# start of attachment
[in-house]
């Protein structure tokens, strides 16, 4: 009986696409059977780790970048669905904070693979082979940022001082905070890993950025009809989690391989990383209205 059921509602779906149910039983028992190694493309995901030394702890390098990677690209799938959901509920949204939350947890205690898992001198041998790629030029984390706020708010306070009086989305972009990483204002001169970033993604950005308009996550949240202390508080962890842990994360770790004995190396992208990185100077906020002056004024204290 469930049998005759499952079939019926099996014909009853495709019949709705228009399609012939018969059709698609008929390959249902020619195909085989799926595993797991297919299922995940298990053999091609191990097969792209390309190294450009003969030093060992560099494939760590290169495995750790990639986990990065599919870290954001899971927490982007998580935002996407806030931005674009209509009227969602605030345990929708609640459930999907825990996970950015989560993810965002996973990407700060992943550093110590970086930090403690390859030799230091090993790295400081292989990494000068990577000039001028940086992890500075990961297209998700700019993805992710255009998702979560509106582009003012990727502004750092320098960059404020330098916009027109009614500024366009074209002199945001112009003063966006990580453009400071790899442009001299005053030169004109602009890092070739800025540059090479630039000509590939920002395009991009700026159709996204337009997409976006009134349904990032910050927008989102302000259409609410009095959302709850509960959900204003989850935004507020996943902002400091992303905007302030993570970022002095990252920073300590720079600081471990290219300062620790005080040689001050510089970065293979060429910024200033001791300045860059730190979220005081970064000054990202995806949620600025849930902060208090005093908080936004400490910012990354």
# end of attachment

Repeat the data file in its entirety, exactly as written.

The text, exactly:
[in-house]
């Protein structure tokens, strides 16, 4: 009986696409059977780790970048669905904070693979082979940022001082905070890993950025009809989690391989990383209205 059921509602779906149910039983028992190694493309995901030394702890390098990677690209799938959901509920949204939350947890205690898992001198041998790629030029984390706020708010306070009086989305972009990483204002001169970033993604950005308009996550949240202390508080962890842990994360770790004995190396992208990185100077906020002056004024204290 469930049998005759499952079939019926099996014909009853495709019949709705228009399609012939018969059709698609008929390959249902020619195909085989799926595993797991297919299922995940298990053999091609191990097969792209390309190294450009003969030093060992560099494939760590290169495995750790990639986990990065599919870290954001899971927490982007998580935002996407806030931005674009209509009227969602605030345990929708609640459930999907825990996970950015989560993810965002996973990407700060992943550093110590970086930090403690390859030799230091090993790295400081292989990494000068990577000039001028940086992890500075990961297209998700700019993805992710255009998702979560509106582009003012990727502004750092320098960059404020330098916009027109009614500024366009074209002199945001112009003063966006990580453009400071790899442009001299005053030169004109602009890092070739800025540059090479630039000509590939920002395009991009700026159709996204337009997409976006009134349904990032910050927008989102302000259409609410009095959302709850509960959900204003989850935004507020996943902002400091992303905007302030993570970022002095990252920073300590720079600081471990290219300062620790005080040689001050510089970065293979060429910024200033001791300045860059730190979220005081970064000054990202995806949620600025849930902060208090005093908080936004400490910012990354």